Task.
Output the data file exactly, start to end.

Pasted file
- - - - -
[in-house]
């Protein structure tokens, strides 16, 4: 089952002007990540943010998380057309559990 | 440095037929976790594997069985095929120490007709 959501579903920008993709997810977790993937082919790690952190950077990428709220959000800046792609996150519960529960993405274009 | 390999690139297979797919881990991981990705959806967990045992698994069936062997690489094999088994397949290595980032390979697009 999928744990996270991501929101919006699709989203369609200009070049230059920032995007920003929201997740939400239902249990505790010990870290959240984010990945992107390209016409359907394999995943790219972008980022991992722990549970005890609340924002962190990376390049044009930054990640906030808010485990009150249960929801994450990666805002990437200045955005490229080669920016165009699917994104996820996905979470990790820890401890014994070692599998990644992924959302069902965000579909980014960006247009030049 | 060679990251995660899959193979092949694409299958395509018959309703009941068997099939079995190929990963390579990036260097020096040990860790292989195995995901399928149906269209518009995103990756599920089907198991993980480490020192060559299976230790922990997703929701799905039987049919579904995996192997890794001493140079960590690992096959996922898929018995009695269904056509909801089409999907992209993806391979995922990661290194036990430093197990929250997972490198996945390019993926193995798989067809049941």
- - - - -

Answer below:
[in-house]
């Protein structure tokens, strides 16, 4: 089952002007990540943010998380057309559990 | 440095037929976790594997069985095929120490007709 959501579903920008993709997810977790993937082919790690952190950077990428709220959000800046792609996150519960529960993405274009 | 390999690139297979797919881990991981990705959806967990045992698994069936062997690489094999088994397949290595980032390979697009 999928744990996270991501929101919006699709989203369609200009070049230059920032995007920003929201997740939400239902249990505790010990870290959240984010990945992107390209016409359907394999995943790219972008980022991992722990549970005890609340924002962190990376390049044009930054990640906030808010485990009150249960929801994450990666805002990437200045955005490229080669920016165009699917994104996820996905979470990790820890401890014994070692599998990644992924959302069902965000579909980014960006247009030049 | 060679990251995660899959193979092949694409299958395509018959309703009941068997099939079995190929990963390579990036260097020096040990860790292989195995995901399928149906269209518009995103990756599920089907198991993980480490020192060559299976230790922990997703929701799905039987049919579904995996192997890794001493140079960590690992096959996922898929018995009695269904056509909801089409999907992209993806391979995922990661290194036990430093197990929250997972490198996945390019993926193995798989067809049941």